MN: Ah, the obligatory gear porn question. I suppose it depends on what I shoot. For street photography I have my Leica M6 with a 50mm Sumicron, which is good for much single-subject shots. For portraits and landscape I have my Rolleiflex Sl66 for the slower process and higher film resolution, basically a Hassy with bellows that allows me to play around with the focal plane. I haven’t seen anyone else using one. To keep the film vs digital debate succinct, I’m of the opinion that from a personal expression point-of-view, the process does matter and the process of shooting film slows things down and allows one to think with deeper clarity. It doesn’t help that I’m a sentimental motherfucker who clings to bygone things. The well-worn cliche here being if it ain’t broke don’t fix it. There was nothing wrong with film photography when digital came along. Which isn’t to say that digital is bad or anything per se–it makes commercial work more efficient and streamlined, but it hasn’t added anything to the art form.

HESO: Though we are featuring a series of flowers and feminine beauty, you’re a bit of a street photographer as well. What is it you’re looking for on the street?

MN: Other than the typical “I wanna capture the fleeting moments of life” schpiel, street photography is my way of sticking it to the man so to speak. Like poker, the house always wins. Every now and then the perfect hand comes and you happen to bet big and take down the house. Most of the time we take shitty snapshots of mundane objects, but when that perfect moment comes where you’re at the right place at the right time and had the right settings on your camera, and, well, that time is beautiful.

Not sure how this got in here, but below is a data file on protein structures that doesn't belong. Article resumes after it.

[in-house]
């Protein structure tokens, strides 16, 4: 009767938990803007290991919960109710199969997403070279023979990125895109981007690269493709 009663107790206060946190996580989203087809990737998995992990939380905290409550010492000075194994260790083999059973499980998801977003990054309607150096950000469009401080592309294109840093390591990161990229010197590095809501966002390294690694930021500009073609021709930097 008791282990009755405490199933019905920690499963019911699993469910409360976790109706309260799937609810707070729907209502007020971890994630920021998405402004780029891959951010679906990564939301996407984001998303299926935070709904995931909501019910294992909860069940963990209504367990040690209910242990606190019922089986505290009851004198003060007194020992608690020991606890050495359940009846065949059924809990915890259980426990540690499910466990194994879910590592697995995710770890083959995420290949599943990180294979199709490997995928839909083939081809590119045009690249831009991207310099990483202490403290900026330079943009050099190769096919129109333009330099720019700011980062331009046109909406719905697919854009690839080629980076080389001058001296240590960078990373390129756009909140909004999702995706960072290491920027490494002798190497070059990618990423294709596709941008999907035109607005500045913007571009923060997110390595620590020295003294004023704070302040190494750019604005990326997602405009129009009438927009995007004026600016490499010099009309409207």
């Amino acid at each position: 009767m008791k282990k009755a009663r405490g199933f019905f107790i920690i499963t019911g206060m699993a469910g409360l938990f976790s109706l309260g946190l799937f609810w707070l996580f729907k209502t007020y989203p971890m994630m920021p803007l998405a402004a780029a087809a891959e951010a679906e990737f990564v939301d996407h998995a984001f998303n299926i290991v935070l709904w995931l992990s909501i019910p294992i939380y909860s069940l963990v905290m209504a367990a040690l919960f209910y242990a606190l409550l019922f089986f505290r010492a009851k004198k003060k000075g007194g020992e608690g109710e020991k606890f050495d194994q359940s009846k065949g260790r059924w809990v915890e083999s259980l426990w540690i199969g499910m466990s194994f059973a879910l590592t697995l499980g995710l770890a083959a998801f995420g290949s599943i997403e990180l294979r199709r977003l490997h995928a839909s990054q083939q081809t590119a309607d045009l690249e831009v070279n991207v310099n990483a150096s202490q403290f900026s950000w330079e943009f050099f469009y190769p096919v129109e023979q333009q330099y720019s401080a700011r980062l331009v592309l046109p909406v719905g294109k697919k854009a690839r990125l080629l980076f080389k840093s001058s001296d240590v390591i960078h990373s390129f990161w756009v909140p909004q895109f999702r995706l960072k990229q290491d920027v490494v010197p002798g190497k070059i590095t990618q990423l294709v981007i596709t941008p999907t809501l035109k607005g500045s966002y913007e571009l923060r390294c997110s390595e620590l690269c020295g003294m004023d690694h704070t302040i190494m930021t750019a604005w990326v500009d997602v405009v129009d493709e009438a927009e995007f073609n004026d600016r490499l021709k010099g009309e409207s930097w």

HESO: Do you enjoy shooting in Japan better than elsewhere? How is it different than shooting in the States?

MN: Difficult to answer really. It wasn’t until I got to Japan that I took it seriously. So I can’t say I’ve had a good attempt at really shooting in other places. I did recently go to Spain however and found the light there to feel harsh and low, quite challenging.

A Floating World in Bloom - HESO Interviews Tokyo-based photographer Michael NguyenHESO: What is the most difficult aspect of being a photographer today?

MN: Coming up with something groundbreaking and new since everything seems like its been done. Cliche is the enemy.

HESO: So much good photography in my experience is due the serendipitous moment. Share with us a story of accidental good fortune.

MN: In life anyway, accidental is the only kind of good fortune I get. As far as photography, I can’t go as far as to say I’ve had any true serendipitous moments. You always try to be in the place with the best possibility of seeing something interesting and be prepared as best as you can. Photography isn’t a terrible John Cusack movie.

HESO: Flowers, youth, the elegant form of the female nude… what else do you find beautiful in this world?

MN: That’s just about it! Haha. With the sensory overload in this day and age I’ve become so jaded and numb that anything that stimulates any kind of emotion, good or bad, is beautiful in this world. Being rather immature for my age however, beauty remains a superficial thing unfortunately…

HESO: Your photos presented herein are just lovely. Any chance they’ll become part and parcel of a more comprehensive project on beauty?

MN: Ideally yes. but again like I mentioned earlier its really hard not to do cliche and redundant things, so who knows. I’m torn between just getting out there or hold out till I have something mind blowing. waiting for that epiphany.

HESO: You are somewhat notorious among your friends for the ‘babe in the onsen’ motif, but a lot of the ribbing is just jealousy. They would love to imitate you if only they could! Any tips for guys on making their beautiful girlfriends comfortable enough to pose in such intimate circumstances?

MN: Lots of booze! Seriously though, women tend to be insecure creatures. Reassuring them of how sexy they are and showing your passion in having them as such an integral part of your vision is key. Everyone just wants to feel needed and loved.

See more of Michael’s work here.